The Crest of the Commonwealth of Australia Treasury Portfolio Ministers
Picture of Peter Costello

Peter Costello

Treasurer

11 March 1996 - 3 December 2007

Transcript of 29/06/01

Transcript No. 2001/085

TRANSCRIPT
of
HON PETER COSTELLO
Treasurer

Interview on The Today Show
with Tracey Grimshaw

Friday, 29 June 2001

SUBJECTS: GST, Rollback, US economy, interest rates, banks


GRIMSHAW:

Well, it is unlikely there would have been a single day during the past 12 months when the Federal Treasurer, Peter Costello, hasnt been confronted by three letters - GST. With the financial year coming to a close tomorrow, it is time for business people to take stock of the controversial tax, and to talk more about that were from, joined from Parliament House in Canberra by Peter Costello.

Treasurer good morning.

TREASURER:

Thanks Tracey

GRIMSHAW:

Coming up to the first anniversary of the GST, will you be happy to put this year behind you?

TREASURER:

I think the first year as you move to the new system is going to be the hardest, and from here on, we can continue to deliver further benefits like, the first anniversary on Sunday, we cut company tax further, we abolish Financial Institutions Duty, we abolish some stamp duties on shares. So you are now progressively seeing other taxes abolished which is going to make things particularly better for business and also for people who are saving with bank accounts over the coming year.

GRIMSHAW:

You said yesterday that nobody in Australia today says we should abolish the GST, but I bet thered be plenty of small business people whod want to challenge you on that?

TREASURER:

Well, there is no political party that is promising to do it, Tracey. The Labor Party, as you know, said that they were against GST and now they say if they are elected they are going to keep it, and then they said they were going to roll it back and still cant announce any of their details. And in fact, there was a poll today that said 84 per cent of Australians dont believe them about Rollback. So, there is no political party that has any interest at all in changing the situation and that is because nobody would ever go back to the old tax system, Wholesale Sales Tax system, and nobody would ever went to put up income taxes and company taxes which would be necessary if you did go back to the old system.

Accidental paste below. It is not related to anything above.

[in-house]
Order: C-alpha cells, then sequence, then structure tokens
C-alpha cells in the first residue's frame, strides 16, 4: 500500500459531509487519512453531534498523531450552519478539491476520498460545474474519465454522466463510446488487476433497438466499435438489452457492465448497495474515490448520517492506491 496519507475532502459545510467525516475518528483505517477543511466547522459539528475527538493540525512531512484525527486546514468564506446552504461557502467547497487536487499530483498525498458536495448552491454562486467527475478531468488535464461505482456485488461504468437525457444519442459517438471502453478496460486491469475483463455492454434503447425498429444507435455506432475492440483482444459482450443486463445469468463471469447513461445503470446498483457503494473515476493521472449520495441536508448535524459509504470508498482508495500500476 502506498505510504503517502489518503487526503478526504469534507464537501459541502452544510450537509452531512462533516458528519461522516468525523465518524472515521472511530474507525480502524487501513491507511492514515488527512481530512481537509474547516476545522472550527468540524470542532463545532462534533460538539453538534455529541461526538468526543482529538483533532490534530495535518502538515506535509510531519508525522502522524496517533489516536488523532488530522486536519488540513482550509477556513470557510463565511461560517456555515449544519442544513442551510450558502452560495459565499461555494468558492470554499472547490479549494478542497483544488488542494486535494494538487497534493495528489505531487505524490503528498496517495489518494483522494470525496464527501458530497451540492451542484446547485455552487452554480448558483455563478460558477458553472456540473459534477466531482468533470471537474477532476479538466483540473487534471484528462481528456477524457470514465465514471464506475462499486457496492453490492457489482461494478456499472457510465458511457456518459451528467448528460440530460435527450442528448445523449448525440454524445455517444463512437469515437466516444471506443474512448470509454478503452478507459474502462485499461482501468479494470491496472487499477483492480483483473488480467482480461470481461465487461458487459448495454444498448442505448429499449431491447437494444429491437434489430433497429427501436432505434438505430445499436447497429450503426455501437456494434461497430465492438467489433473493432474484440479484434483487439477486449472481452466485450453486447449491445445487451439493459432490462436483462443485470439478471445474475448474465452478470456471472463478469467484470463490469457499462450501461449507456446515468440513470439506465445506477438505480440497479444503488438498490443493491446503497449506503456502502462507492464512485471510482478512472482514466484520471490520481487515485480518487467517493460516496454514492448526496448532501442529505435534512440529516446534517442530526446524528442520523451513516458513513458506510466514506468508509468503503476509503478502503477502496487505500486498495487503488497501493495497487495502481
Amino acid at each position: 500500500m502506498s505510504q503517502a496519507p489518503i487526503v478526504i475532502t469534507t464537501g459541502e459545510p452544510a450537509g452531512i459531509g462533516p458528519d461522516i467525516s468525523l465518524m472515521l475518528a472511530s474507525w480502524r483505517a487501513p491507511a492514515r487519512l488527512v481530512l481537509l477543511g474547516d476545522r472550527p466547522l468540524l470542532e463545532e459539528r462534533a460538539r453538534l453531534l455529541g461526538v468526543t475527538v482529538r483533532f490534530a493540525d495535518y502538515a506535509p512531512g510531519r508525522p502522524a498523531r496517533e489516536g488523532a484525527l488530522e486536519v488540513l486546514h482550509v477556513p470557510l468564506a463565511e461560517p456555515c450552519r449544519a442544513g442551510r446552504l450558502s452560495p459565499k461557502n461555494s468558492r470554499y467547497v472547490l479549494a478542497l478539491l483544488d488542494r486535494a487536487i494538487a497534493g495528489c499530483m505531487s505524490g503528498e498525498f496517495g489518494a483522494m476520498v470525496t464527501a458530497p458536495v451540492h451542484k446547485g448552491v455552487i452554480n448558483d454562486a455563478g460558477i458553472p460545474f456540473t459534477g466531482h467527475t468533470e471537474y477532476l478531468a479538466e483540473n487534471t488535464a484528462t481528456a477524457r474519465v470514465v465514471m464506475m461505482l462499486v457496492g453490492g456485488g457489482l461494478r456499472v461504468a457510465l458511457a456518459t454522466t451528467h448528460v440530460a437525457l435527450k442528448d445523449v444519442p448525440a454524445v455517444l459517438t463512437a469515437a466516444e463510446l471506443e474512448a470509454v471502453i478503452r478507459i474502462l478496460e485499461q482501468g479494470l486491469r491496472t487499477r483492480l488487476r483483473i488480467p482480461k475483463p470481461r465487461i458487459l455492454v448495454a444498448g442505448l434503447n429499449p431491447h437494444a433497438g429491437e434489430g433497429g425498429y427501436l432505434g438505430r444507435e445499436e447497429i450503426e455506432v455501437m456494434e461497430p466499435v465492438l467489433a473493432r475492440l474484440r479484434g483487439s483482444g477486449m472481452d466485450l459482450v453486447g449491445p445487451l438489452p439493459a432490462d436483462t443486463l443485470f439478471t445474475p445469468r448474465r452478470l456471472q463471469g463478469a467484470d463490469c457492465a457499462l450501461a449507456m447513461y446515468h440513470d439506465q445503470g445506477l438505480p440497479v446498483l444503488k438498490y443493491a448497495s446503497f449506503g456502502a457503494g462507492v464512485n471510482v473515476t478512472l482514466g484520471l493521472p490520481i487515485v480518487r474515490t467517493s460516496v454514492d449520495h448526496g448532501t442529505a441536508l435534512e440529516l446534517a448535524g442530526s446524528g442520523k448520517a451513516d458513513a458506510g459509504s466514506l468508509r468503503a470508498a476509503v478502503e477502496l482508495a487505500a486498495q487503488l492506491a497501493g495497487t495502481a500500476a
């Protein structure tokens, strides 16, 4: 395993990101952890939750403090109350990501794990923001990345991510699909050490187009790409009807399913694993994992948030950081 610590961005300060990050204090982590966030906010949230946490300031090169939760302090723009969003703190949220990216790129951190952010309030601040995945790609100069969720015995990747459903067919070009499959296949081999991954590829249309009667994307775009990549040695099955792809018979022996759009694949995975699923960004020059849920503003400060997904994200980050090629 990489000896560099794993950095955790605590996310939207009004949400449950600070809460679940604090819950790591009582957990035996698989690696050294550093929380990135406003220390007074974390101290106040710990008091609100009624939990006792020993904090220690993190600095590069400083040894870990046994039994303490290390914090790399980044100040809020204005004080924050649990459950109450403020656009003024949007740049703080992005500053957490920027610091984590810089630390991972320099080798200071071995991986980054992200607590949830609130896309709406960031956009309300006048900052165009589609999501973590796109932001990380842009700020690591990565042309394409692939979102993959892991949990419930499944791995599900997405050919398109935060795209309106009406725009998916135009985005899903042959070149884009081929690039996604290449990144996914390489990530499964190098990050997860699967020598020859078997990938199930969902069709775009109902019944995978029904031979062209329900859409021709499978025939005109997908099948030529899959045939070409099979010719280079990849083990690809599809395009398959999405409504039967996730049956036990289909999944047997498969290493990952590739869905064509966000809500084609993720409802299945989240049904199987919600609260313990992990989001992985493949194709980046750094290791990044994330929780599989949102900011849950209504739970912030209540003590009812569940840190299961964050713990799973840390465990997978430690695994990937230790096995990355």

GRIMSHAW:

Okay, but accounting group CPA Australia surveyed 300 small businesses who said, 59 per cent of them believe the GST has had a negative impact on their cash flow and 58 per cent expect that to continue. Does that view out there among small businesses concern you?

TREASURER:

Well, the first thing Id like to say, is, it has been a huge year of adjustment and I pay tribute to the small business sector of Australia which overwhelmingly has coped with the introduction of the new system, and that has been a big change for them and we recognise the fact that it has been a change. And thats why we say that the best thing you can do is to leave it unchanged. If anybody is going to go round in the future and try and take things out or put things in, all they are going to do is to complicate things. That is what Rollback is complication. The best thing you can do now that business has made the transition is to keep things with certainty so that they can get on with their business.

GRIMSHAW:

Alright, well let's talk more broadly about the economy. To what extent should we be bracing ourselves for a further slow-down in the US economy?

TREASURER:

The US economy has slowed very dramatically through the course of this year and the Federal Reserve has cut interest rates in America by 2.75 per cent which is very aggressive, very quick. You have seen the US economy slow in terms of investment, you have seen its stock markets come off. We dont know what the June quarter is going to be, but the March quarter was weak, and the US economy is very sluggish at the moment. Now the Japanese economy is probably in recession and most of Asia is, or a good deal of Asia, is also in recession. So there are pretty uncertain times in the world economy out there at the moment and that will effect Australia - it has been effecting Australia. It means that we have got to be very vigilant on economic policy.

GRIMSHAW:

Retailers are reporting a slump in sales, they are bringing their sales, their mid-year sales forward. Would you not in that climate, and given the US economy, the background of the US economy, would you not like to see the Australian Reserve cut our interest rates even as insurance?

TREASURER:

Well I cant comment on the future movement of interest rates. I can observe that they are historically low. The mortgage interest rate is 6.8 per cent and the second thing I think that has helped in relation to retail is the cuts in income taxes. You will see in America they are now talking about cutting income taxes to cope with their situation. The good thing was in Australia we cut income taxes back on 1 July of last year for all taxpayers and for self-funded retirees further income tax to come, income tax cuts to come, from 1 July this year.

GRIMSHAW:

Alright, just one final question. Where do you stand on CBA Chief, David Murrays comments to the Press Club this week, that the bank may have to effectively jettison its low yield customers if it is further regulated?

TREASURER:

I dont think any bank should be jettisoning its low income customers. Low income customers are entitled to banking services. It is a point I have made to all of the banking chiefs, including Mr Murray, and well make sure that the banks know that and that the banks continue to offer those kinds of services.

GRIMSHAW:

Alright, well leave it there. Thanks for your time.

TREASURER:

Thanks Tracey.